There are some other facts disfavoring the “one drug, one target” push-button theory. Drugs don’t have to be high-affinity to work; the most widely used drug aspirin has no high-affinity target reported. Some “off-target” activities have been reported to contribute to the efficacy of SSRI’s (e.g. fluoxetine). A drug can act through several different mechanisms and unrelated targets (e.g. ritonavir inhibits both the HIV protease and CYP2D6). Many anti-depressants show different target profiles, but result largely in the same therapeutic effect. Finally, it’s indeed possible to bring new drugs to the market without knowing their targets. There are many (30+) drugs with unknown mechanism of action.

And then there’s the relentless perception that the “one drug, one target” approach will provide inherently safer drugs. The assumption is that drugs cannot cause side-effects via other targets if they’re selective. However logical that may seem there is one thing wrong with that statement – it’s not right. Well, it hasn’t been proven and the jury is still out. Side-effects may indeed come from interaction with the therapeutic target itself, due to no (or little) separation between the efficacious dose and safety related outcomes. Another point that deserves to be stressed is that toxicity can arise from many different mechanisms, and that the term promiscuity in itself can easily be misinterpreted as the more targets you hit the greater the safety concern.

The scientific problems we are trying to solve (and understand) in drug discovery are extremely hard, and we need to recognize the complexity and powerful forces of randomness more. In hindsight, this reductionistic approach must have hampered drug discovery. It’s easy to understand the fondness and general acceptance of the theory. The desire to generate simple (and “not even wrong”) concepts is understandable, particularly when they are easy to measure. Trying to optimize for multiple targets, with optimal phys-chem properties may be viewed as a too challenging task to even start.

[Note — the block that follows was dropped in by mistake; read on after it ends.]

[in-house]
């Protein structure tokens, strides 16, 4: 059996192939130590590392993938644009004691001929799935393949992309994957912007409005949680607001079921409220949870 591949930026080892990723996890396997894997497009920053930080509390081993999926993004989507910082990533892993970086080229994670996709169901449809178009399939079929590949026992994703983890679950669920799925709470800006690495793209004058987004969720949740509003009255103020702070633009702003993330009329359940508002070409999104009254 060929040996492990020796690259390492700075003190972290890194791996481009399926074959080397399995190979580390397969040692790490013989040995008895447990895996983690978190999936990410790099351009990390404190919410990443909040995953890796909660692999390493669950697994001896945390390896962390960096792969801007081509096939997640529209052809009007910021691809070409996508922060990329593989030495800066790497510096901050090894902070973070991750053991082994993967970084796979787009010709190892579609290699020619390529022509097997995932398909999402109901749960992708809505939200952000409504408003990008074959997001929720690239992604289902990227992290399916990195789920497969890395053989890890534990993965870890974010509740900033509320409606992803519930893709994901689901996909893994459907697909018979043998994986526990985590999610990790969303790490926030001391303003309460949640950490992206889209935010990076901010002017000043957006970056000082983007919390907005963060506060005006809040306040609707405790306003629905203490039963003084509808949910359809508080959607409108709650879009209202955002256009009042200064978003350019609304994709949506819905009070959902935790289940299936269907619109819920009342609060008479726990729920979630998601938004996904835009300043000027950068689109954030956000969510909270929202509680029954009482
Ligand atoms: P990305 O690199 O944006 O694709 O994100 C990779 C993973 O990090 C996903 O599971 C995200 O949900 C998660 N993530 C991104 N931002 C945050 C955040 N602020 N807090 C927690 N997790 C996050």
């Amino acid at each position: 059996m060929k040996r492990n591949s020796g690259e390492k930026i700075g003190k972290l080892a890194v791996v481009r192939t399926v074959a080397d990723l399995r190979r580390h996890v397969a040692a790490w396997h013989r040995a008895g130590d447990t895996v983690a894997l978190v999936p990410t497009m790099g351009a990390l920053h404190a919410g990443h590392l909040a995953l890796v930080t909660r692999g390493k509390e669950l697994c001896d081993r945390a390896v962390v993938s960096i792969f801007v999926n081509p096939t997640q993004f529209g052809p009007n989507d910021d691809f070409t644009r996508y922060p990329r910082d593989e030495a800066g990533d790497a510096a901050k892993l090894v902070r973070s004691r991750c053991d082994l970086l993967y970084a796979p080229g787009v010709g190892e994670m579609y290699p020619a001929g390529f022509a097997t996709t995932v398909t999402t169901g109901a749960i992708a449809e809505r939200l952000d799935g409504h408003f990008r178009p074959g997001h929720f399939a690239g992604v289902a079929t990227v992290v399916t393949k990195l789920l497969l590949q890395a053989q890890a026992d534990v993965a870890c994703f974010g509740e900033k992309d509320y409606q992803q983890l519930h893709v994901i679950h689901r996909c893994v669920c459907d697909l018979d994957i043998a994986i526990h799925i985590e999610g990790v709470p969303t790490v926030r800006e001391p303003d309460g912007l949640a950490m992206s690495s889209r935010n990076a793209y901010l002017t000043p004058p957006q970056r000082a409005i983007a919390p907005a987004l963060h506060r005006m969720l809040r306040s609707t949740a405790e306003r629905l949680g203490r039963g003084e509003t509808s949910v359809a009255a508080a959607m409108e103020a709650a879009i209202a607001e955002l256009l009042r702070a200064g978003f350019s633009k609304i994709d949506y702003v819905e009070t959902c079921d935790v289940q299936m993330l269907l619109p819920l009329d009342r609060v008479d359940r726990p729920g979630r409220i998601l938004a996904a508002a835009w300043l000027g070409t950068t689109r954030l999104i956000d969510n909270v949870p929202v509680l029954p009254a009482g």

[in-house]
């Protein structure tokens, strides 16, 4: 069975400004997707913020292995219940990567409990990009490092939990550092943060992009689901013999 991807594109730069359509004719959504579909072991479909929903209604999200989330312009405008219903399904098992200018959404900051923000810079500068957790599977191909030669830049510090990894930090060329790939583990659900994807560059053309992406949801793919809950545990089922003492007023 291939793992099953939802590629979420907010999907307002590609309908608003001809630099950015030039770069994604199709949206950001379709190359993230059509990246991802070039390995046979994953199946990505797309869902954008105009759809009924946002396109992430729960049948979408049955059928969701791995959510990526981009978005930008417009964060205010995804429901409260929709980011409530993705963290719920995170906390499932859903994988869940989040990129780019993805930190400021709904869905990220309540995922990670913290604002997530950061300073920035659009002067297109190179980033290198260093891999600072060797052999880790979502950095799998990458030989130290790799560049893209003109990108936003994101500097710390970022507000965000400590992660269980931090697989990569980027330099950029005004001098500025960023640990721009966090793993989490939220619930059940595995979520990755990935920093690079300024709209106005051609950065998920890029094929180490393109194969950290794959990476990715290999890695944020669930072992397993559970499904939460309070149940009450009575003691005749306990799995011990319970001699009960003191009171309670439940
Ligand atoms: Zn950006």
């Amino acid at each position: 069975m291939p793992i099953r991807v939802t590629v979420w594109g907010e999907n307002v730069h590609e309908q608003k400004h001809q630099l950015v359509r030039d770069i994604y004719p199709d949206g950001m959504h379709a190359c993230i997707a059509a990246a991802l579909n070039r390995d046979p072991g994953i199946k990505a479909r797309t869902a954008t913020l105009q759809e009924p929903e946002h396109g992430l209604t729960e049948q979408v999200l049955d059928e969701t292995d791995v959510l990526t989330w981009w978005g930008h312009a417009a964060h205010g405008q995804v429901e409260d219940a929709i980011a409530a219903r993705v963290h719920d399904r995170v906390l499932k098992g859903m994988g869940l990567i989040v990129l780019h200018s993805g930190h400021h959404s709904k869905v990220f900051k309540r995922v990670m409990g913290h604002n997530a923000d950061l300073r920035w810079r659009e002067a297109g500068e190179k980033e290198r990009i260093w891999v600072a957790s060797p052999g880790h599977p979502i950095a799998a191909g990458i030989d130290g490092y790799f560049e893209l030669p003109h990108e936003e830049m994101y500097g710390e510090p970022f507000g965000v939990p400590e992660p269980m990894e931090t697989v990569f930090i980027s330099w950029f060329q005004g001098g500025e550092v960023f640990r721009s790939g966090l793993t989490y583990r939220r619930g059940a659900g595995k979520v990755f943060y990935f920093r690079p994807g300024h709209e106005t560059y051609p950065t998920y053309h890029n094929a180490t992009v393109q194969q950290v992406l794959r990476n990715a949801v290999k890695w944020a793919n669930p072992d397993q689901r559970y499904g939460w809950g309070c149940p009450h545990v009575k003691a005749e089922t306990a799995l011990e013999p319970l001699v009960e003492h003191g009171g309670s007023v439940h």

Nevertheless, there’s a willingness to challenge this view, and move away from the simplistic target definition view. To be fair, “polypharmacology” (a more fancy word for “dirty”) is used increasingly more often now, and it has been labeled as the “next paradigm in drug discovery”. Regulatory hurdles are fewer: the FDA have recently approved polypharmacological drugs (asenapine, sunitinib, and dronedarone) in several different therapy areas (anticancer, antipsychotics and antidepressants) for different target classes (kinases, GPCRs and ion-channels). In addition, multikinase drugs are believed to suppress mutations and expression changes and thus prevent drug resistance.

But still, at conferences, in the recent literature, and in current drug projects the “one target, one drug” approach very much dominates. There might well be cases when hitting one target will do the trick, but that’s likely to be the exception rather than the norm. Reflections on targets are important, but if we continue trying to find the “right target” and just push one button it’s quite possible that we, just like PewDiePie, end up not progressing…in the game of drug discovery.

* Although the “Term-Which-Must-Not-Be-Named” (Big Data) is indeed here the “compound x target” interaction matrix is still extremely sparse. The word “selective” is thus very much a relative concept, since it only refers to those targets we have data for. Both unexpected positive and negative mechanisms may come from hitting unknown targets. One “easy” solution out of this would of course be to expose our compounds to living animals as early as possibly in drug projects.